Original Article | Published:

CK2 regulates 5-HT4 receptor signaling and modulates depressive-like behavior

Molecular Psychiatry volume 23, pages 872882 (2018) | Download Citation

Abstract

The serotonergic neurotransmitter system has been widely implicated in the pathophysiology of mood-related disorders such as anxiety and major depressive disorder (MDD). The onset of therapeutic efficacy of traditional antidepressants is delayed by several weeks. The 5-HT4 receptor has emerged as a new therapeutic target since agonists of this receptor induce rapid antidepressant-like responses in rodents. Here we show that the 5-HT4 receptor is regulated by CK2, at transcriptional and post-transcriptional levels. We present evidence, in two different CK2α knockout mouse lines, that this regulation is region-specific, with the 5-HT4 receptor upregulated in prefrontal cortex (PFC) but not striatum or hippocampus where CK2α is also ablated. 5-HT4 receptor signaling is enhanced in vitro, as evidenced by enhanced cAMP production or receptor plasma membrane localization in the presence of CK2 inhibitor or shRNA targeting CK2α. In vivo, 5-HT4 receptor signaling is also upregulated since ERK activation is elevated and sensitive to the inverse agonist, GR113808 in the PFC of CK2α KO mice. Behaviorally, KO mice as well as mice with AAV-mediated deletion of CK2α in the PFC show a robust ‘anti-depressed-like’ phenotype and display an enhanced response to antidepressant treatment when tested in paradigms for mood and anxiety. Importantly, it is sufficient to overexpress the 5-HT4 receptor in the mPFC to generate mice with a similar ‘anti-depressed-like’ phenotype. Our findings identify the mPFC as the region that mediates the effect of enhanced 5-HT4 receptor activity and CK2 as modulator of 5-HT4 receptor levels in this brain region that regulates mood-related phenotypes.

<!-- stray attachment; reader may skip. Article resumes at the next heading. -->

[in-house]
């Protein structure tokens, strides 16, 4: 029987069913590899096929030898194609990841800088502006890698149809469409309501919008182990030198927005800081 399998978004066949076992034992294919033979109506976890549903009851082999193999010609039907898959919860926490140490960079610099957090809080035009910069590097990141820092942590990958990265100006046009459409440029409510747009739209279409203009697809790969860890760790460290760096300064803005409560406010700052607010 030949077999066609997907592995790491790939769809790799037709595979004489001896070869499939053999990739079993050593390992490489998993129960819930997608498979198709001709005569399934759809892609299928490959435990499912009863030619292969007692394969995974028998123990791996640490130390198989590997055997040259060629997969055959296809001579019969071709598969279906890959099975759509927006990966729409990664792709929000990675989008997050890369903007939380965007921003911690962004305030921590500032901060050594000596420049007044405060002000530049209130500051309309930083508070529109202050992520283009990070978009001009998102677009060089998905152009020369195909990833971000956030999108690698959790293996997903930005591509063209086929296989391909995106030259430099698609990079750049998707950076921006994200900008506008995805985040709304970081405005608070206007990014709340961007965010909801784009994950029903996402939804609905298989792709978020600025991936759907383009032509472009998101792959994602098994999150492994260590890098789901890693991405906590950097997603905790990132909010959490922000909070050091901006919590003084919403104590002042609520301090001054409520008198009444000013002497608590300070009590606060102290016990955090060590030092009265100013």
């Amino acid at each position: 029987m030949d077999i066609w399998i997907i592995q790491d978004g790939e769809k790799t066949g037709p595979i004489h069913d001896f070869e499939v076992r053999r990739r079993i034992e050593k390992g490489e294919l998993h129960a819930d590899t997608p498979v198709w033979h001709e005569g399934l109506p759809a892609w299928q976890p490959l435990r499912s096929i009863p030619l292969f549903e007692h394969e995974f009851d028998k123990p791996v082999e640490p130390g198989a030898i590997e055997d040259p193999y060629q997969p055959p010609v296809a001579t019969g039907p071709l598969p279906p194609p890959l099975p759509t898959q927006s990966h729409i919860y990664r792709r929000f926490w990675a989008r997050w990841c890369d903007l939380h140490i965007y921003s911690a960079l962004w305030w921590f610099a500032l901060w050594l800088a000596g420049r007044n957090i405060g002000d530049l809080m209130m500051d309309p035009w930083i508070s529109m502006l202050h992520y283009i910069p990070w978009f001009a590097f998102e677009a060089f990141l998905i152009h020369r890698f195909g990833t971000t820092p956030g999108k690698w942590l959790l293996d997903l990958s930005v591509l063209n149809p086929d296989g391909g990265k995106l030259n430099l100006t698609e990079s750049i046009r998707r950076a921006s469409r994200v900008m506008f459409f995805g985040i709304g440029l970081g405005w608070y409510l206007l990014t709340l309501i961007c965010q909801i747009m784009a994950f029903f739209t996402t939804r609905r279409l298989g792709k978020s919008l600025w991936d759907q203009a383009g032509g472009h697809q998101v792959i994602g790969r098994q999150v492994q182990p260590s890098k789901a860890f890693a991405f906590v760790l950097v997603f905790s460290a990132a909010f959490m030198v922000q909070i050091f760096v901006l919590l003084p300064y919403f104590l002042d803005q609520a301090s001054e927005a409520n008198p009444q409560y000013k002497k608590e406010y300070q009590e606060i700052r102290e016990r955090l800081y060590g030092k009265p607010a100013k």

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Acknowledgements

We thank Drs S Claeyssen and J Bockaert (INSERM-Montpellier) for the HA-HTR4 plasmid and Drs K Salas-Ramirez and A Kottmann (CCNY) for use of equipment. This work was supported by PSC-CUNY44, 45, 46 and 47 to HR and PSC-CUNY45 to BLF.

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Affiliations

  1. Department of Physiology, Pharmacology and Neuroscience, CUNY School of Medicine, New York, NY, USA

    • J Castello
    • , B LeFrancois
    • , E Friedman
    •  & H Rebholz
  2. Laboratory of Molecular and Cellular Neuroscience, The Rockefeller University, New York, NY, USA

    • M Flajolet
    •  & P Greengard
  3. Programs in Biochemistry and Biology, The Graduate Center, City University of New York, New York, NY, USA

    • E Friedman

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Competing interests

The authors declare no conflict of interest.

Corresponding author

Correspondence to H Rebholz.

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DOI

https://doi.org/10.1038/mp.2017.240

Supplementary Information accompanies the paper on the Molecular Psychiatry website (http://www.nature.com/mp)